Q-Motor, a promising motor-assessment tool for adults with Huntington’s disease, also provides non-invasive, easy, and sensitive measures to gauge motor function changes in children and adolescents, a study shows.
The data highlights Q-Motor’s potential to detect subtle motor changes associated with Huntington’s disease in at-risk youth.
The study, “A Feasibility Study of Quantitative Motor Assessments in Children Using the Q-Motor Suite,” was published in the Journal of Huntington’s Disease.
With the expected emergence of preventive gene therapies to halt or delay Huntington’s development — particularly in children and adolescents known to carry the disease-causing mutation — there is an increasing need for early, sensitive motor-assessment tools, researchers say.
“The ultimate goal for the HD [Huntington’s disease] community is to implement preventive treatments that ensure that disease manifestations in [Huntington’s] carriers can be delayed, or that affected individuals can live their lives free of HD,” Peggy C. Nopoulos, MD, professor of psychiatry, neurology and pediatrics at the University of Iowa Carver College of Medicine and the study’s senior author, said in a press release.
The Unified Huntington’s Disease Rating Scale Total Motor Score (UHDRS-TMS) is considered the gold standard for establishing the onset of motor symptoms in Huntington’s disease.
However, increasing evidence suggests that the Q-Suite Motor Assessment Tool (Q-Motor) — currently being used for exploratory assessments in multi-center trials of Huntington’s — is more sensitive to the disease’s subtle motor changes over time, and up to two decades before clinical diagnosis.
The Q-Motor test uses force transducers to provide measures of speed and self-paced tapping of fingers, hands and feet, grip strength, abnormal involuntary movements (chorea), and tongue strength.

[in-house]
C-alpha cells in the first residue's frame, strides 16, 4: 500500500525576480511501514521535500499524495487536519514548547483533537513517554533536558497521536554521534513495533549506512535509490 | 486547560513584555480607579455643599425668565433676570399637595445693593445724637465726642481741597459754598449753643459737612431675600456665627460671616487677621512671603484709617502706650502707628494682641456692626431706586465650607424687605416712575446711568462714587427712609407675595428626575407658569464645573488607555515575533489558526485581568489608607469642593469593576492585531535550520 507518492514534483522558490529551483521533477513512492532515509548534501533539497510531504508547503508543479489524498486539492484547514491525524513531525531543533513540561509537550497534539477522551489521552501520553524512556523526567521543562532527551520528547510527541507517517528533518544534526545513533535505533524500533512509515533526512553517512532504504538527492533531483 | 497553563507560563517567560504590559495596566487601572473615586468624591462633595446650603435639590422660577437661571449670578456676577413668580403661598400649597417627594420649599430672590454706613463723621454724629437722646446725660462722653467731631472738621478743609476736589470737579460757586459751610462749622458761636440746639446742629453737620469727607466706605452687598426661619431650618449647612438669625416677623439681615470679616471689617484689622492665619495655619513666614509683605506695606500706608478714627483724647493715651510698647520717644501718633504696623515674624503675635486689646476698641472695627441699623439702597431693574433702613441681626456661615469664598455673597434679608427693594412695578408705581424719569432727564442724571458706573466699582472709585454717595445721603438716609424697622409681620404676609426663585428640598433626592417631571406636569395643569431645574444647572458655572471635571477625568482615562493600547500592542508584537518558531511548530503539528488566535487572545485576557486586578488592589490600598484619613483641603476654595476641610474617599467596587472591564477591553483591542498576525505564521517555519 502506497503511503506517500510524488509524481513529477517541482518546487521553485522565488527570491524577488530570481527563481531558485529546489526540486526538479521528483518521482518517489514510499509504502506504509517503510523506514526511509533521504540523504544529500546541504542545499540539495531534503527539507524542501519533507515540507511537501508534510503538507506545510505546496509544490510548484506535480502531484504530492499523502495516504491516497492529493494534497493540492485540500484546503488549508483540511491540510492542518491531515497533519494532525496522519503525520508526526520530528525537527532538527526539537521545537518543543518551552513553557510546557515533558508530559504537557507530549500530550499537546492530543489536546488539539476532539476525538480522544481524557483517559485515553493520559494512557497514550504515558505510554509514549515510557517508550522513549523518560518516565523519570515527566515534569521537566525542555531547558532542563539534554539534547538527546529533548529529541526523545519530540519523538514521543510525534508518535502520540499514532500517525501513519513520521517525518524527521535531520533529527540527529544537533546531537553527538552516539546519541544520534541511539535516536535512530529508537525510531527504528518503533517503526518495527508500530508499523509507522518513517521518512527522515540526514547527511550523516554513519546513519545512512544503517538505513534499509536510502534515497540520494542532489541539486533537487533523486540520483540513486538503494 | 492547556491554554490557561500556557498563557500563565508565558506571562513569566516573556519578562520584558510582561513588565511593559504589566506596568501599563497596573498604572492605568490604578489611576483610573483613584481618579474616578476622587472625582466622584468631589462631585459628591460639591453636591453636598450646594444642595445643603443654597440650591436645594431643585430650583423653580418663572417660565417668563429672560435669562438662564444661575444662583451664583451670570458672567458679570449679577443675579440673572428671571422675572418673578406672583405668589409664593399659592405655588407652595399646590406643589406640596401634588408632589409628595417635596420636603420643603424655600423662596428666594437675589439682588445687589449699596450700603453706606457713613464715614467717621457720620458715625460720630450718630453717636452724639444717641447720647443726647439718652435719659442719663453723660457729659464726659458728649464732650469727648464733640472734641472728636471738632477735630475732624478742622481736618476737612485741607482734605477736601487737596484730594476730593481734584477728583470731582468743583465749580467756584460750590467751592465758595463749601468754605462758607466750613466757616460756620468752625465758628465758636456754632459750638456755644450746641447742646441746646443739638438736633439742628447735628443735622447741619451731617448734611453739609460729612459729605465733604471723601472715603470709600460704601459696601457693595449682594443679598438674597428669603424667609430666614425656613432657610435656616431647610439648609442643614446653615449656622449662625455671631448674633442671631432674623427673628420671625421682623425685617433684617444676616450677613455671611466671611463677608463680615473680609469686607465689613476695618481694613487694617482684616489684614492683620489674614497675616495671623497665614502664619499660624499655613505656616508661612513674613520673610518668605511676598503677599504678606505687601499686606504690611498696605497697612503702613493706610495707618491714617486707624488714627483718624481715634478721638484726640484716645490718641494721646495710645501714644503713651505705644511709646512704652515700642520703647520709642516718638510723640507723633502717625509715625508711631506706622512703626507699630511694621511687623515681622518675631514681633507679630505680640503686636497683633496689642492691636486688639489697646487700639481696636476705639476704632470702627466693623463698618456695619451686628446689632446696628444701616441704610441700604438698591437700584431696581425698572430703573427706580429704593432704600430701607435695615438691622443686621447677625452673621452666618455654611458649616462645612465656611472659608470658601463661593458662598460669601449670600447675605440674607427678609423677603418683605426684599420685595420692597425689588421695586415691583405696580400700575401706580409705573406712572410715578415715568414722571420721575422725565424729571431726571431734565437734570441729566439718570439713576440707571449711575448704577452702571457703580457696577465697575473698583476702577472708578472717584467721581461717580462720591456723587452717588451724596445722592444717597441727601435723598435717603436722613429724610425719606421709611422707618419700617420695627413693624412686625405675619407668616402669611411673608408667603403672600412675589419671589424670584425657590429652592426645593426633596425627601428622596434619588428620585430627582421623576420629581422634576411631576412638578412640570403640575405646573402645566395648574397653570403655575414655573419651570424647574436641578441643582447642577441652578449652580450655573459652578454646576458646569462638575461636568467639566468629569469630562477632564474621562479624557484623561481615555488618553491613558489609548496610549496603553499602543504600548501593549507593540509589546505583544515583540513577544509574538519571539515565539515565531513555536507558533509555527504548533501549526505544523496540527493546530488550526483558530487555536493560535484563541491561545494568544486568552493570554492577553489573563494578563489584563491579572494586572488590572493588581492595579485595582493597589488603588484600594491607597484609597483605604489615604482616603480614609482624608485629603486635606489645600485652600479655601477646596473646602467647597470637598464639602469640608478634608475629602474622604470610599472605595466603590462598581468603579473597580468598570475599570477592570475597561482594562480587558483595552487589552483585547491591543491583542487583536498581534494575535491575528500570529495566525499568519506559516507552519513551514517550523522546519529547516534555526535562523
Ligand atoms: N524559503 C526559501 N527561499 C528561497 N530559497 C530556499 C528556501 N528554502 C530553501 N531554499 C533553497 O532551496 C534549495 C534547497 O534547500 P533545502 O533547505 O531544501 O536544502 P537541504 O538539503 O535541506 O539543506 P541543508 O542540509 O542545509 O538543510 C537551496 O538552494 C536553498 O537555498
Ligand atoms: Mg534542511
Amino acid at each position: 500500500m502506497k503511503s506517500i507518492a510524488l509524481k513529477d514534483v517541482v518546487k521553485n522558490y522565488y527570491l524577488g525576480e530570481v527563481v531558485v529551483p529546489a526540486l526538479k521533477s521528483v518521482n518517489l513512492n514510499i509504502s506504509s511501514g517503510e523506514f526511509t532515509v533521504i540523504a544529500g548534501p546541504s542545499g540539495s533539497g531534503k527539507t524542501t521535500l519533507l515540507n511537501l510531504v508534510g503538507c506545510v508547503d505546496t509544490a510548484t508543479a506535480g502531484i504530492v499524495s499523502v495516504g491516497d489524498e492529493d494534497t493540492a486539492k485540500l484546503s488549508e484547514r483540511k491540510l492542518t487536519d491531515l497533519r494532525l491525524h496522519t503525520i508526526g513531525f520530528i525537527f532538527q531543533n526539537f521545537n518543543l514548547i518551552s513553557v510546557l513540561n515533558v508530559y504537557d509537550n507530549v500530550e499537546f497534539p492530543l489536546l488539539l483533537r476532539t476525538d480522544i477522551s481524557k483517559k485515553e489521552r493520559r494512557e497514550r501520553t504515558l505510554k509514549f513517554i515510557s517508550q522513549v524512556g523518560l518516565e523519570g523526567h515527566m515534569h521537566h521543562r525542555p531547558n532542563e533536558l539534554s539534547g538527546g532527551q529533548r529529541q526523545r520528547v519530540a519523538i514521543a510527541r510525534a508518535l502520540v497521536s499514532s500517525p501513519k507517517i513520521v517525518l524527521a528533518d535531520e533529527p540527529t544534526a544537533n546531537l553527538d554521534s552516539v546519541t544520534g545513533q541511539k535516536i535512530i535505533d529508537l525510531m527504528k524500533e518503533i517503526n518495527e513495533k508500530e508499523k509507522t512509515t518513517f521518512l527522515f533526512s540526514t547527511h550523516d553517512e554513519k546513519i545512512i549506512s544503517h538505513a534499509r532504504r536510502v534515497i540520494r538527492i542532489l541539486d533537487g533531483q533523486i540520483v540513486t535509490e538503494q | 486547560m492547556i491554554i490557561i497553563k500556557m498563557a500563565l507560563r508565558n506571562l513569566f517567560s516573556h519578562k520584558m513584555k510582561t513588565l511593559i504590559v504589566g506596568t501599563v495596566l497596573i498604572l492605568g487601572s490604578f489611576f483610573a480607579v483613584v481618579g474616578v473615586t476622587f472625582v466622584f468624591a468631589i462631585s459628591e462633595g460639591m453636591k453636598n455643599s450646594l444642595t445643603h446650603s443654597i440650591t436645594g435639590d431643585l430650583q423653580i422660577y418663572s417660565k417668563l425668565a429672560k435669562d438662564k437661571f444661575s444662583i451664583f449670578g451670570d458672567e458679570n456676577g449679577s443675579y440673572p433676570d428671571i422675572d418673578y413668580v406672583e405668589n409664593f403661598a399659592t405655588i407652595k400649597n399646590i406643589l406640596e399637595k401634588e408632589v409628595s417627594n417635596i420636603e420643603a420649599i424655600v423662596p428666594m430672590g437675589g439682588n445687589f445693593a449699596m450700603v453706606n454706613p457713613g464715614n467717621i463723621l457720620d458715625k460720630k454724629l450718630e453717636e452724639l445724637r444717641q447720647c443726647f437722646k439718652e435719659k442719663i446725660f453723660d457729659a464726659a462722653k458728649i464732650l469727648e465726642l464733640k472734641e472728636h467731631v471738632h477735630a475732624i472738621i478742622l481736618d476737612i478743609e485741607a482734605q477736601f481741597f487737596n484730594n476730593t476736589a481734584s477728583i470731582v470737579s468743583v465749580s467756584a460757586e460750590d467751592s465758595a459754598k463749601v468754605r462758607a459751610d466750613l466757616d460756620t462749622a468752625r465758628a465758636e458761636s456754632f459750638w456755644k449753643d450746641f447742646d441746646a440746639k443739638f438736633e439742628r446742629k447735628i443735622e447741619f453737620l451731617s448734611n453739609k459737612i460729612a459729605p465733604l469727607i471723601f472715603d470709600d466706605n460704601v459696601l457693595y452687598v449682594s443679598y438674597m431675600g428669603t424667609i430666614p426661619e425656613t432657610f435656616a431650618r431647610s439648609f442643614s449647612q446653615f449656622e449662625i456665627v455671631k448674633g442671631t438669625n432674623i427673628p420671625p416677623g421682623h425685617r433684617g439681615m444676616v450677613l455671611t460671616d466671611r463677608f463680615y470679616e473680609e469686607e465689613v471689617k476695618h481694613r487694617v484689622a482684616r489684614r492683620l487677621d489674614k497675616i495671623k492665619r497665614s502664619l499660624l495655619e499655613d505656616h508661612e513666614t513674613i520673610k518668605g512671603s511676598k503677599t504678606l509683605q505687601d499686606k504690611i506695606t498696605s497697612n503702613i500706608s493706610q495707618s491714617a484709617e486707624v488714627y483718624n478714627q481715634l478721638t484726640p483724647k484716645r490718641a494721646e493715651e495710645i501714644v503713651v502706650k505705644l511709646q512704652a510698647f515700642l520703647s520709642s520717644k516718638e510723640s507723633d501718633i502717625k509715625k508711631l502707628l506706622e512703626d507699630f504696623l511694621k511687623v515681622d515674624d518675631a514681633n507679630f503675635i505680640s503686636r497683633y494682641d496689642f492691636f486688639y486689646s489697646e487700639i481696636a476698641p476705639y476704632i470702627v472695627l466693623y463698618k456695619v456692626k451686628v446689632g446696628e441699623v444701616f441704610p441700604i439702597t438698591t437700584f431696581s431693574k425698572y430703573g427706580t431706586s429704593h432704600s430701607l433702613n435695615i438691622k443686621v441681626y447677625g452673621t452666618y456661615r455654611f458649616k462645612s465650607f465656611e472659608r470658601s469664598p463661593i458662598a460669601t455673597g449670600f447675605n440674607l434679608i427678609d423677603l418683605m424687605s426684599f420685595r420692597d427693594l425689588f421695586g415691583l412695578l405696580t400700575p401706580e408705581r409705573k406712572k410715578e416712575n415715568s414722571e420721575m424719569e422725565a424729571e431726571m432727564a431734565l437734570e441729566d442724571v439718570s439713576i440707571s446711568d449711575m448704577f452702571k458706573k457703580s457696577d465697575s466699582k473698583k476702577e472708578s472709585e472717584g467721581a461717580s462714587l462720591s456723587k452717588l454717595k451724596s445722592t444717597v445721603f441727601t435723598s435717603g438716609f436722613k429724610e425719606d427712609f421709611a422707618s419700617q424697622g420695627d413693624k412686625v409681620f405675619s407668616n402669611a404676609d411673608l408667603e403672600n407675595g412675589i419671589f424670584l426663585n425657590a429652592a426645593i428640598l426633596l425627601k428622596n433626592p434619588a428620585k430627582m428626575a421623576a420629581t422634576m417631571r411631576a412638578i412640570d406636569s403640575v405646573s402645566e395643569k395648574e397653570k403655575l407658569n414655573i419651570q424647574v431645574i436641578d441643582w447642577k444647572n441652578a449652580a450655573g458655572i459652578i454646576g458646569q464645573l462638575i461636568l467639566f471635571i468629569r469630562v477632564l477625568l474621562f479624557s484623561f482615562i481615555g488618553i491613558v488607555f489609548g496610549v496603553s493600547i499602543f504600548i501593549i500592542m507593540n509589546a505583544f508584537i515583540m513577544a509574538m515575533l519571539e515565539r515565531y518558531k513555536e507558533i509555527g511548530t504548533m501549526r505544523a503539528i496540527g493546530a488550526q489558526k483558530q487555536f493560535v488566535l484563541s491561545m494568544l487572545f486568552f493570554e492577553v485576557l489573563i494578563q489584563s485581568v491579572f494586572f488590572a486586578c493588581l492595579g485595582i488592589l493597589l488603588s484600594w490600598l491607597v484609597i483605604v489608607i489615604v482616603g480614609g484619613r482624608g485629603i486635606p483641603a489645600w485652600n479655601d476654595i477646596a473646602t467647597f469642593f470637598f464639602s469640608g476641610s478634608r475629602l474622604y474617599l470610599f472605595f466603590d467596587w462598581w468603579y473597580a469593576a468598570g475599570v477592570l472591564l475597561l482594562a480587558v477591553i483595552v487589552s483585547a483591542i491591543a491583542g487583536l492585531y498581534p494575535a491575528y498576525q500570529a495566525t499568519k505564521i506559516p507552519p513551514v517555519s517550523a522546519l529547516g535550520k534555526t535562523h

While this tool seems to have the potential to detect motor function changes in young people at risk of developing the disease, the only Q-Motor measure evaluated in children to date has been tongue strength.
To fill this gap, researchers at University of Iowa Hospital and Clinics, along with colleagues in Germany, evaluated whether children and adolescents could complete Q-Motor tasks (all except for tongue strength), and whether they were sensitive to age-related changes in motor function.
The study involved 29 healthy participants between 6 and 17 years (mean age of 11.5 years), including 17 boys and 12 girls. Tasks included finger tapping, tapping hands, foot tapping, grasping and lifting, and assessment of involuntary movements.
The results showed that all participants were able to follow the instructions to complete the Q-Motor tasks, and that their performance was significantly associated with age.
Younger children exhibited slower tapping — except for hand tapping — more variability in tapping and grip strength tasks, and more involuntary movements than older children.
The researchers noted that these findings were consistent with previous data showing that as children grow, they increase their motor speed and improve their fine motor skills (coordination of small muscles which control the hands and fingers). The findings also complemented the results of the previous study assessing the tongue strength measure.
“We found that we can get reliable, quantitative measures of motor function in children with Q-Motor and that the equipment is sensitive to age-related improvements in motor function,” said Ellen van der Plas, PhD, the study’s lead author.
Q-Motor has not been validated by regulatory agencies yet, van der Plas noted.
However, these data highlight the non-invasive and easy-to-administer nature of Q-Motor tasks, and the test’s potential as “a suitable measure for studying subtle motor manifestations of [Huntington’s disease] in at-risk youth,” she said.
This may help guide decisions of when to start preventive therapies, which “may potentially have to be administered very early to child and adolescent carriers of the HD mutation,” the researchers said.
“The global network of HD clinics already equipped with Q-Motor devices due to its use in multiple global multi-center HD trials further supports this strategy and reduces costs,” the investigators said.
They emphasized, however, that additional studies, particularly in young children and those with juvenile Huntington’s disease, are required to confirm Q-Motor’s potential in assessing motor function changes in this young at-risk population.